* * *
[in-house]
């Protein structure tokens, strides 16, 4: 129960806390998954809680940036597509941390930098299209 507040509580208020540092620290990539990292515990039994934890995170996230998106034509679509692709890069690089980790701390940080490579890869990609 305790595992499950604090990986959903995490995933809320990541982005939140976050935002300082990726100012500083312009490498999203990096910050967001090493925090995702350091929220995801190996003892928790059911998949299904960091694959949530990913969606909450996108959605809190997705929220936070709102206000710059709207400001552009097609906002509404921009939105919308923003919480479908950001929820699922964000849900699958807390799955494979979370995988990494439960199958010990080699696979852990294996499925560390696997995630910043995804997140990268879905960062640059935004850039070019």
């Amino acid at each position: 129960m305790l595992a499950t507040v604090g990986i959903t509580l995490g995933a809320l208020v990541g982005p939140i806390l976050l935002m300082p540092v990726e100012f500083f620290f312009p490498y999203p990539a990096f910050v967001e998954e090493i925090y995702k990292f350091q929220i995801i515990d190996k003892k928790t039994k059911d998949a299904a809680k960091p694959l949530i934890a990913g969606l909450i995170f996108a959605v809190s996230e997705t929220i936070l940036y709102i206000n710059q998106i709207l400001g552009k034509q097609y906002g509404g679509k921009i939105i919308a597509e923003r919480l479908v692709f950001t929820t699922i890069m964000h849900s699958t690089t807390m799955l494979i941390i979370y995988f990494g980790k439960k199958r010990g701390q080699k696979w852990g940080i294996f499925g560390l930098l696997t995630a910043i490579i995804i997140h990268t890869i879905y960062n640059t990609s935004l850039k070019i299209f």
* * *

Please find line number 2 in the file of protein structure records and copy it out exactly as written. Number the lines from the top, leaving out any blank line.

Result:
């Protein structure tokens, strides 16, 4: 129960806390998954809680940036597509941390930098299209 507040509580208020540092620290990539990292515990039994934890995170996230998106034509679509692709890069690089980790701390940080490579890869990609 305790595992499950604090990986959903995490995933809320990541982005939140976050935002300082990726100012500083312009490498999203990096910050967001090493925090995702350091929220995801190996003892928790059911998949299904960091694959949530990913969606909450996108959605809190997705929220936070709102206000710059709207400001552009097609906002509404921009939105919308923003919480479908950001929820699922964000849900699958807390799955494979979370995988990494439960199958010990080699696979852990294996499925560390696997995630910043995804997140990268879905960062640059935004850039070019």